Michael Jordan has earned the right to script his own exit. If he wants to ride into the sunset with Scottie Pippen dribbling shotgun, it ought to be his call.
The Chicago Bulls owe him that much, and more. They pretty much owe him everything.
Bulls owner Jerry Reinsdorf, sadly, is not too big on sentiment. The man who masterminded the murder of the World Series in 1994 now seems bent on breaking up basketball's reigning dynasty. He fears the Bulls might grow old ungracefully; that they will hit the skids upon Jordan's retirement and become what became of the Boston Celtics.
Reinsdorf wants to build one of those bridges to the 21st century - "a seamless transition" from one championship nucleus to another - but he doesn't think he can get there with the materials at hand. That's why the Bulls were shopping Pippen before and during Wednesday's NBA Draft, and why they may yet move him.
Though Pippen was still with Chicago late Wednesday, the Bulls were actively talking trade, notably exploring an exchange that could have brought them Boston's two first-round draft choices.
Consideration of age
Since Pippen will be 32 years old at the time of his next tipoff, and is also one year away from free agency, the Bulls are obliged to consider a pre-emptive move now. But it probably makes more sense to let this team run its course, to indulge Jordan's desire to seek a sixth NBA championship, to learn the lesson of the 1976 Reds.
"If I was asked, I would not trade Pippen," Bob Howsam said Wednesday. "I think he's an outstanding ballplayer, and they're too hard to come by."
Twenty-one years since he began dismantling his Big Red Machine, Howsam suspects he was too hasty. He thinks he may have squandered a strong chance at a third straight World Championship when he traded Tony Perez to Montreal. He would hope Reinsdorf does not repeat that mistake.
"When you're in the position to win, I would say I wouldn't do that again," Howsam said. "I feel reasonably sure in my own mind that if we had kept both of the players (Perez and Dan Driessen), we would have gone on to win.
"I let my heart rather than my head decide what I thought was right for Tony Perez. What I should have done, frankly, is I should have said to Tony and Driessen, 'You guys have to fight it out.' "
Branch Rickey's famous bromide was that it was better to trade a player a year too early than a year too late, and this cold-hearted calculation has become standard operating procedure in professional sports. Yet it is sometimes smarter to keep championship clubs intact.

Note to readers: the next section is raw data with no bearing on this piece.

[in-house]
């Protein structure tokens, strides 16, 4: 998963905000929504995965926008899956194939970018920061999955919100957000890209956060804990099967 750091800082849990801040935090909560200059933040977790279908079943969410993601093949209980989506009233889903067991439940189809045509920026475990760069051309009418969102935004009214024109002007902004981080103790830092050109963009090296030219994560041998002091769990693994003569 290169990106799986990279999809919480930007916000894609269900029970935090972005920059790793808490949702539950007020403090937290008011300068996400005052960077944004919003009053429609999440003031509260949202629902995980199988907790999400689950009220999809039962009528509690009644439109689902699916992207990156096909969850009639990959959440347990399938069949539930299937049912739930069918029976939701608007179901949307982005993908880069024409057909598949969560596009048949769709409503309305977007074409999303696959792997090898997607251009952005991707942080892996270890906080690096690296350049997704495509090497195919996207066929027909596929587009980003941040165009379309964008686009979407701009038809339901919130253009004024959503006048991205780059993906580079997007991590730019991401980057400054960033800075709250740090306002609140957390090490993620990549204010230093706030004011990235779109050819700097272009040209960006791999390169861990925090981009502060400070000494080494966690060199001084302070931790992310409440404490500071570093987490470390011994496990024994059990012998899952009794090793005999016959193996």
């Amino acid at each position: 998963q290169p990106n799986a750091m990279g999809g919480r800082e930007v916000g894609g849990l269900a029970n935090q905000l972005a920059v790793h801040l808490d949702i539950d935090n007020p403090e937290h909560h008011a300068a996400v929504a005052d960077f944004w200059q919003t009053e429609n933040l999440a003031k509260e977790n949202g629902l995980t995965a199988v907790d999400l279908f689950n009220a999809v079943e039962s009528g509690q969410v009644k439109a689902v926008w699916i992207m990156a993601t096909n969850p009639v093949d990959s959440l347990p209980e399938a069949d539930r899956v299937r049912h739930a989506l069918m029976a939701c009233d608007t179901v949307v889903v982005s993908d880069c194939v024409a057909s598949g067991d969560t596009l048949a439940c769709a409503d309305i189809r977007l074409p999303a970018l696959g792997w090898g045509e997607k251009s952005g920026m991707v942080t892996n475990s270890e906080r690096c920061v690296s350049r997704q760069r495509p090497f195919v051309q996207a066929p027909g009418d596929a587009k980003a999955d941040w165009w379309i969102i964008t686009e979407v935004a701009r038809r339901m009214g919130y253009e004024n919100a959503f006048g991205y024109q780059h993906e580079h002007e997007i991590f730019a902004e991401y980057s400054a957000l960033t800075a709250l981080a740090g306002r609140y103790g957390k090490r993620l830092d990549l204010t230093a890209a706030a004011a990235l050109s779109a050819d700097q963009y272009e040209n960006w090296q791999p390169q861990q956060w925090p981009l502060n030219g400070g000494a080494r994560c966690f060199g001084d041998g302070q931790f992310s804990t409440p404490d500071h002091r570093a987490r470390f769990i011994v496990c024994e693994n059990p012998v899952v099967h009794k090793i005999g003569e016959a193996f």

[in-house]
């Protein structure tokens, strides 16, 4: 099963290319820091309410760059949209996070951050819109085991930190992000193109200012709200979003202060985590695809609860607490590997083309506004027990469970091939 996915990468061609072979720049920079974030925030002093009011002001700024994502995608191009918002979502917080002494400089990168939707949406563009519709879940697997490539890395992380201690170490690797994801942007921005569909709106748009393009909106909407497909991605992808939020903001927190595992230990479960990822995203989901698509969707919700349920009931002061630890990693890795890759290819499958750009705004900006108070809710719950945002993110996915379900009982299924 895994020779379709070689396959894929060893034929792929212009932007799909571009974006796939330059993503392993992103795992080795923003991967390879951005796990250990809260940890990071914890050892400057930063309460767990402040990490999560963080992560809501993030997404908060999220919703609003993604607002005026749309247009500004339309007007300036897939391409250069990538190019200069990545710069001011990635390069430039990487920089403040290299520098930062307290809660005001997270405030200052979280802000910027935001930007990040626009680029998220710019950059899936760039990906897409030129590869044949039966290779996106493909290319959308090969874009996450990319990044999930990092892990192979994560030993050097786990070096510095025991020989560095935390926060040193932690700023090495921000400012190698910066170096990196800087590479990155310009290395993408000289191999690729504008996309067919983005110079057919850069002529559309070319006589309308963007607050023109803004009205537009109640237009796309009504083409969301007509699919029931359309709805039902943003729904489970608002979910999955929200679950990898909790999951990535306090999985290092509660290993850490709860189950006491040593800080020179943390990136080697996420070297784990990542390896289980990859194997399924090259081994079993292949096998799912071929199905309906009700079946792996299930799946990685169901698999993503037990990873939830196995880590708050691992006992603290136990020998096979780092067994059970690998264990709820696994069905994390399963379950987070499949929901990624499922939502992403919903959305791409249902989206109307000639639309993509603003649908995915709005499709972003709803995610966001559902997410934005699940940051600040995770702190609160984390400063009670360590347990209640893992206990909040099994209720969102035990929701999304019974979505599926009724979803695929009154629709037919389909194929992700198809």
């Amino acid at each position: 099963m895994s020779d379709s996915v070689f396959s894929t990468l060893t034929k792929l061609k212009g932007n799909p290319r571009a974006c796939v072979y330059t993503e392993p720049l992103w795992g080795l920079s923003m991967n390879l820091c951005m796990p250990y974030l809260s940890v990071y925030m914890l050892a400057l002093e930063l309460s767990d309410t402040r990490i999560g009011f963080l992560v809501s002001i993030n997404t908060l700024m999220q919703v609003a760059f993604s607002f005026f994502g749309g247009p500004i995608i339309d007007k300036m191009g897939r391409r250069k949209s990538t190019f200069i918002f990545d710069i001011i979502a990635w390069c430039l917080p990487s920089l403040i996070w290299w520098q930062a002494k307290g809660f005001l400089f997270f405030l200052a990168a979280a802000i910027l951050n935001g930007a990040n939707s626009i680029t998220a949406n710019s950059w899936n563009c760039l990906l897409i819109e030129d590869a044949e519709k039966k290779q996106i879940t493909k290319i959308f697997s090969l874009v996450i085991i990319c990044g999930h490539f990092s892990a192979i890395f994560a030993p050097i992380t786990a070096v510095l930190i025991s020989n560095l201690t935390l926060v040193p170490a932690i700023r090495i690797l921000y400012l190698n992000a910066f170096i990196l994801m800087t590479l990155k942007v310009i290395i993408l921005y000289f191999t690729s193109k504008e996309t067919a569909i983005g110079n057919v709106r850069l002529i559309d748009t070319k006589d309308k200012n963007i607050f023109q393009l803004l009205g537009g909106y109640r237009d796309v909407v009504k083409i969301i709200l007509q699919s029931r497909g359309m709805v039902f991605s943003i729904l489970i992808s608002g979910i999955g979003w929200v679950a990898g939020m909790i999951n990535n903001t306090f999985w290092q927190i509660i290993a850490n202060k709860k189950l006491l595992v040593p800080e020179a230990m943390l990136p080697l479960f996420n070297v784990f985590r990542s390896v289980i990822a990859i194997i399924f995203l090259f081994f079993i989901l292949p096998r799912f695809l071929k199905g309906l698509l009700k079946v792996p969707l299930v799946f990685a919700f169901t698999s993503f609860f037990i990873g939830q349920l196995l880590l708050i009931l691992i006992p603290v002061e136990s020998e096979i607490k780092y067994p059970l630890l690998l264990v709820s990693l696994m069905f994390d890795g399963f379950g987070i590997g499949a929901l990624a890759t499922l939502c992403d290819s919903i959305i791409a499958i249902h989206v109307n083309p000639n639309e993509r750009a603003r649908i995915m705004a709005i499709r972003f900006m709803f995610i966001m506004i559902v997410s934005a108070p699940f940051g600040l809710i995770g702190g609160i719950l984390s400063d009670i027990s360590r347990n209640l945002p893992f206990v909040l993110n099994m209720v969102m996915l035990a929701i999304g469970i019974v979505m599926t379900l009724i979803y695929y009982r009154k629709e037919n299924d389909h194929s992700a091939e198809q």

Don't go breakin' my heart
For every example of a great team that stayed together too long - the Larry Bird Celtics, the Alan Trammell Tigers, the Brian Wilson Beach Boys - there are cautionary tales of championship squads scattered too soon.
Consider what the Oakland A's might have achieved in the 1970s had Charlie Finley the means to keep his key players. Ponder the potential of the Edmonton Oilers had Wayne Gretzky stayed put. Imagine the Beatles, without Yoko.
"I remember when the Dodgers traded (Steve) Garvey," Howsam said. "At that time, I felt if I could have I would have called Peter O'Malley and said, 'Don't let him get away.'
"Sometimes, you have to bite the bullet. You have to make up your mind about whether you are going for the downs again, or whether you're going to rebuild. A lot depends on your fans, and how well they'll stick with you."
So long as Jordan is involved, Jerry Reinsdorf can be assured the Bulls will play to sellout crowds. His challenge is to develop a product that will be profitable when this dynasty is done.
Trading Pippen would probably make the Bulls' post-Jordan decline less dramatic, though Jordan hints it could hasten his retirement. Keeping Pippen, of course, would likely lead to at least one more title.
It's a tough decision, but titles are so hard to come by in team sports that Reinsdorf is advised to seek another solution. He might start his renovations by dumping Dennis Rodman.
"I wouldn't have Rodman play on my team," Bob Howsam said, "if he played for free."